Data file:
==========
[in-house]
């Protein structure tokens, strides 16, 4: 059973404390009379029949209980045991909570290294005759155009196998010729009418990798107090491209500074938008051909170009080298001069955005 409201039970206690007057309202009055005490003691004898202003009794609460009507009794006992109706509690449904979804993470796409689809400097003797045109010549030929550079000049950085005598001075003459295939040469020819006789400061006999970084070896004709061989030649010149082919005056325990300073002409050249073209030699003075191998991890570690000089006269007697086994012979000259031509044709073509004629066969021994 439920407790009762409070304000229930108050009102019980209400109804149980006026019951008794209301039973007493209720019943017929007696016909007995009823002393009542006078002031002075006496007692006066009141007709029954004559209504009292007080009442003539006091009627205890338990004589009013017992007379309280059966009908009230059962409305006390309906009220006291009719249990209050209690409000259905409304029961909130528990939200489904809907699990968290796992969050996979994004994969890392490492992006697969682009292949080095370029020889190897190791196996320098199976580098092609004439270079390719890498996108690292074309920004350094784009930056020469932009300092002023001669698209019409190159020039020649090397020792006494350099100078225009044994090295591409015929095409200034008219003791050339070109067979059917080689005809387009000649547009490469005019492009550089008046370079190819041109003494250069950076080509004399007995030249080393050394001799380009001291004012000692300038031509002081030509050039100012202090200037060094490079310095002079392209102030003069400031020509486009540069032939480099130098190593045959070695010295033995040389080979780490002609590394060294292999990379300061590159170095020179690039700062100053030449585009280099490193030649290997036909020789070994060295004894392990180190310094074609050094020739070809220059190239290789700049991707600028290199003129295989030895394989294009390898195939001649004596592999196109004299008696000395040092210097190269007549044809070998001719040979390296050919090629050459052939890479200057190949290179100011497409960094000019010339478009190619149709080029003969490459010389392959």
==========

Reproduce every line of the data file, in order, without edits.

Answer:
[in-house]
């Protein structure tokens, strides 16, 4: 059973404390009379029949209980045991909570290294005759155009196998010729009418990798107090491209500074938008051909170009080298001069955005 409201039970206690007057309202009055005490003691004898202003009794609460009507009794006992109706509690449904979804993470796409689809400097003797045109010549030929550079000049950085005598001075003459295939040469020819006789400061006999970084070896004709061989030649010149082919005056325990300073002409050249073209030699003075191998991890570690000089006269007697086994012979000259031509044709073509004629066969021994 439920407790009762409070304000229930108050009102019980209400109804149980006026019951008794209301039973007493209720019943017929007696016909007995009823002393009542006078002031002075006496007692006066009141007709029954004559209504009292007080009442003539006091009627205890338990004589009013017992007379309280059966009908009230059962409305006390309906009220006291009719249990209050209690409000259905409304029961909130528990939200489904809907699990968290796992969050996979994004994969890392490492992006697969682009292949080095370029020889190897190791196996320098199976580098092609004439270079390719890498996108690292074309920004350094784009930056020469932009300092002023001669698209019409190159020039020649090397020792006494350099100078225009044994090295591409015929095409200034008219003791050339070109067979059917080689005809387009000649547009490469005019492009550089008046370079190819041109003494250069950076080509004399007995030249080393050394001799380009001291004012000692300038031509002081030509050039100012202090200037060094490079310095002079392209102030003069400031020509486009540069032939480099130098190593045959070695010295033995040389080979780490002609590394060294292999990379300061590159170095020179690039700062100053030449585009280099490193030649290997036909020789070994060295004894392990180190310094074609050094020739070809220059190239290789700049991707600028290199003129295989030895394989294009390898195939001649004596592999196109004299008696000395040092210097190269007549044809070998001719040979390296050919090629050459052939890479200057190949290179100011497409960094000019010339478009190619149709080029003969490459010389392959």